Social Support for Family Caregivers: Toward a Situation-Specific Theory

By Gilliand, Mary Palmore; Bush, Helen A. | Journal of Theory Construction and Testing, Fall 2001 | Go to article overview

Social Support for Family Caregivers: Toward a Situation-Specific Theory


Gilliand, Mary Palmore, Bush, Helen A., Journal of Theory Construction and Testing


Abstract: A phenomenological approach was used to understand the social support needed by caregivers of older dependent persons in the home. Seven women and four men, all Caucasian, ages 50 to 86years explained their daily lives as caregivers. Five of the care recipients had a diagnosis of dementia and/or Alzheimer's. Four types of support were determined: physical/psychological instructional, evaluational, and emotional. While the four types ofsupport were experienced among the eleven caregivers, instructional support was lacking, with only four caregivers able to receive information necessary to their role. Twenty-three sources were revealed with nurses, aides, friends, and support groups the most frequently mentioned. Properties of an emerging situation-specific theory of caring for the caregiver are presented.

Keywords: caregivers of older dependent persons, phenomenological research, situation-specific theory

Family caregivers are important in providing care for older dependent persons. More than 54 million Americans are currently caring for a dependent person at home or long distance (Ramshaw, 2001). Older individuals with health problems are increasingly in need of care at home which is provided by children and/or spouses. Care given by caregivers assists older ill persons to remain at home, thus seemingly decreasing the burden of the ill older individual on the health care system.

While the health care system is relieved of expensive care for the ill dependent person, the provision of care to the older dependent person does not come without costs to the caregiver and eventually to the formal health care system. The costs/ stressors have been documented as emotional, physical, social, and financial (Boland & Sims, 1998; Cobb, 1976; Kleffel, 1998; Ward-Griffin & McKeever, 2000; Worcester & Hedrick, 1997). Robinson (1997) maintained that caregivers are the untended but future hidden patients in the health care system. This warning emphasizes the need for effective strategies to reduce stressors that threaten the health of caregivers. Social support has been offered as a source for decreasing stressors, but more needs to be known about whether certain types of social support are crucial for adequate functioning in particular caregiving situations (Robinson, 1997). Additionally, knowledge is needed as to whether certain sources of support are more effective than other sources on stressors that threaten the physical and mental health of caregivers (Rose, 1997). Phenomenologically derived concept of social support, specific to the caregiver of the older dependent person in the home, are presented in this manuscript. Sources and types of support are delineated for caregivers.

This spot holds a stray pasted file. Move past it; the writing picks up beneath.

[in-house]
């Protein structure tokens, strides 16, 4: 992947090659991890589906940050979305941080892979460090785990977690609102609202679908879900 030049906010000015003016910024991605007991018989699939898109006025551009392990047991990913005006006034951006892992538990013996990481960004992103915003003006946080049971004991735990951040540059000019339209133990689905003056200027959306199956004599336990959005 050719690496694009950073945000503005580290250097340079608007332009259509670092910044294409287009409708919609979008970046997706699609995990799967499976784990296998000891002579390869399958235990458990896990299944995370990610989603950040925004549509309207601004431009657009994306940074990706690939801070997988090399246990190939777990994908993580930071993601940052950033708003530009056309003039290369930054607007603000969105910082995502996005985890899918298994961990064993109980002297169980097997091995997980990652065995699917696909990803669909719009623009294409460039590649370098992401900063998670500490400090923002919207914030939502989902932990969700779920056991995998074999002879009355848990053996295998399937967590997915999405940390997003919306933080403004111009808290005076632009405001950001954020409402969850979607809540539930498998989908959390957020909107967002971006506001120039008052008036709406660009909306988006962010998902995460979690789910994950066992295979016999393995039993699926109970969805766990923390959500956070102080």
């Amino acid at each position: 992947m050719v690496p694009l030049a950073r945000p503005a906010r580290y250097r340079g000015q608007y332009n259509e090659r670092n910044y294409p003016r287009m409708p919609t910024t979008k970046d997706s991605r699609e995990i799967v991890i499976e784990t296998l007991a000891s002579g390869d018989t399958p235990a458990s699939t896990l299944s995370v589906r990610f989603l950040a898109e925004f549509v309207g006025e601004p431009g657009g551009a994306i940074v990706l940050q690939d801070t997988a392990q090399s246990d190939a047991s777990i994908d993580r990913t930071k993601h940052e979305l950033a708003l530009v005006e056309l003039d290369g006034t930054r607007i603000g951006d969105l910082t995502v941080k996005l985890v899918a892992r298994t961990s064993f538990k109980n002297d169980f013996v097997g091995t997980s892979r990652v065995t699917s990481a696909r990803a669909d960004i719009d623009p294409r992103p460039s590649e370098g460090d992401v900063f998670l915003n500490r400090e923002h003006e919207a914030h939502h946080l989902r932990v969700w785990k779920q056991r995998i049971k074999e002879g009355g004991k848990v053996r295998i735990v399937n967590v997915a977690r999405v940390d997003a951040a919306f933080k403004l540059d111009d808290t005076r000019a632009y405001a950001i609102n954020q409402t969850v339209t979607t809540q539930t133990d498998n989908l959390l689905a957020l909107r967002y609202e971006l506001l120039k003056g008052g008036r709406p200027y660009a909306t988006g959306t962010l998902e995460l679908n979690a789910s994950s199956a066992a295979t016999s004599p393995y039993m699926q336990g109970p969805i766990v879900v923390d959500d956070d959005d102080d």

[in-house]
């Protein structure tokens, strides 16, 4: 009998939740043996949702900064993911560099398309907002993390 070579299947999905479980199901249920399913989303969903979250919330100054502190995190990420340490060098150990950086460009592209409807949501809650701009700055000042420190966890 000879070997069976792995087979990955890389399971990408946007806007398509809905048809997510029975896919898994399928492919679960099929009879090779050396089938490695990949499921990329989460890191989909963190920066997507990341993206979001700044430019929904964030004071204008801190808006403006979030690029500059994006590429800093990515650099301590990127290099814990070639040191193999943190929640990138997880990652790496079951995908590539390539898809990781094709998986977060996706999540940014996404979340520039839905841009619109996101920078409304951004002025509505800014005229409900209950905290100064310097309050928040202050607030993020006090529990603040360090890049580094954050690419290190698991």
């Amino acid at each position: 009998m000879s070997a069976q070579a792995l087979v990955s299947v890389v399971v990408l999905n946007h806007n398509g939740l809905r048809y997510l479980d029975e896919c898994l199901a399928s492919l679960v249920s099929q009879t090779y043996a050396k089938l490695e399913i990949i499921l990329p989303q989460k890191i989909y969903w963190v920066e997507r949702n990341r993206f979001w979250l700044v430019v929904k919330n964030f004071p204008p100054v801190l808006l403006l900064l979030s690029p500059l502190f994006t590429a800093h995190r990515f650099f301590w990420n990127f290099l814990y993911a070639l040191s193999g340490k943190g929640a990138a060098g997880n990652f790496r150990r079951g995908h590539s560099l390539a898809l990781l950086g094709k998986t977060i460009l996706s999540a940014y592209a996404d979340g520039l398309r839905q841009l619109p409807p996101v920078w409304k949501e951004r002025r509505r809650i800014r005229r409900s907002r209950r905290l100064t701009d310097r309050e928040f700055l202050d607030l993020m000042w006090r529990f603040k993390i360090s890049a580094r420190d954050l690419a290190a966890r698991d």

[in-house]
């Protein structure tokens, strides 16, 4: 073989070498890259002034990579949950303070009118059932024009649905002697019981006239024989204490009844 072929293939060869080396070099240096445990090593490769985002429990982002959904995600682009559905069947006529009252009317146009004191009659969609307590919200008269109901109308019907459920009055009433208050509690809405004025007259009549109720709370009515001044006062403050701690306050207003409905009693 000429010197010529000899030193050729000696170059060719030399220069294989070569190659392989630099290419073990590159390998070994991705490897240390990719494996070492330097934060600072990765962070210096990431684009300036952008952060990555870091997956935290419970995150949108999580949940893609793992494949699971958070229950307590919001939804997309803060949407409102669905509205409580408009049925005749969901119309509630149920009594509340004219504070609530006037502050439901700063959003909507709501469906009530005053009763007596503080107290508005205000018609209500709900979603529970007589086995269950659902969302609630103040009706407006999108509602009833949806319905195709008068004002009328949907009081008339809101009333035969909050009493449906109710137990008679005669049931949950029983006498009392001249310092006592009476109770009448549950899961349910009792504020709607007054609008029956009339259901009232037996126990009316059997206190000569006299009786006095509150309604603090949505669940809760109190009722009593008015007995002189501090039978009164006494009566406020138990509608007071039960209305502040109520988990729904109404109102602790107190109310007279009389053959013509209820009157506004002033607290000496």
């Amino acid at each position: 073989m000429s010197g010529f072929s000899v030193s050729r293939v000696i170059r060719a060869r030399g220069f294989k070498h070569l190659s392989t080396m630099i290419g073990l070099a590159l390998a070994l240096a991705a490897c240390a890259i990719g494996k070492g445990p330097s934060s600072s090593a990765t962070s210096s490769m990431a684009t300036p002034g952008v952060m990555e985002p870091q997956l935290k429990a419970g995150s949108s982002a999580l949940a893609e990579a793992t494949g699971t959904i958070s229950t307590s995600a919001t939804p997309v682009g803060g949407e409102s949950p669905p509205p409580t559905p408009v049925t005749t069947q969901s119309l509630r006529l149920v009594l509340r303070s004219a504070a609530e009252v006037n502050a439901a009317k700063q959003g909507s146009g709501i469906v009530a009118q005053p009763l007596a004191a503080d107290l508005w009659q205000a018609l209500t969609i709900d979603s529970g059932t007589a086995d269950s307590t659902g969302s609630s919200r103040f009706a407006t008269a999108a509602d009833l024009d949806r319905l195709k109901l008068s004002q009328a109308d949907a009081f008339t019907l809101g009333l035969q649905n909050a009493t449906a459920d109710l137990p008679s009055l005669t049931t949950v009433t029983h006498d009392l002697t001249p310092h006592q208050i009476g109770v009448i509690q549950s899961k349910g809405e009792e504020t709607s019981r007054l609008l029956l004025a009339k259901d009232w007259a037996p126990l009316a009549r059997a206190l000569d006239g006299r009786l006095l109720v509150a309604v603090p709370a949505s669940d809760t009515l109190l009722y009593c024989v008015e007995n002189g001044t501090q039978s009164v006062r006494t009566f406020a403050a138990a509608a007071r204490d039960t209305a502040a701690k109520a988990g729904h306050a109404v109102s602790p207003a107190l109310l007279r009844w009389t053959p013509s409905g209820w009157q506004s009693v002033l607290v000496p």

EXTANT LITERATURE

Caregiving

Caregiving has been defined by various authors. Lindgren (1993) defined caregiving as a career comprised of hard work, social isolation, lack of time for self and family, and a financial drain. Caregiving is a solitary journey with the following stressors, for the caregiver: lack of support, fatigue, worry about the future, burden, isolation, and dwindling finances (Boland & Sims, 1996). Bar-David (1999) also defined caregiving as a journey with three phases: a caring capacity is developed at diagnosis of the care recipient; a self-care capacity emerges after institutionalization of the dependent person; and a caring capacity for others unfolds after the death of the care recipient. The caregiver needs support and information to understand the diagnosis of the care recipient, learn new skills, and change his/her own lifestyle.

Consequences of Caregiving

Stressors decrease the effectiveness of the caregiver's immune system; and caregivers do not seek help for their own physical and mental health problems (Robinson, 1997). Haley (1997) concurred that caregivers immune systems are impaired. Outward signs include clinically significant changes in mental and physical health e. …

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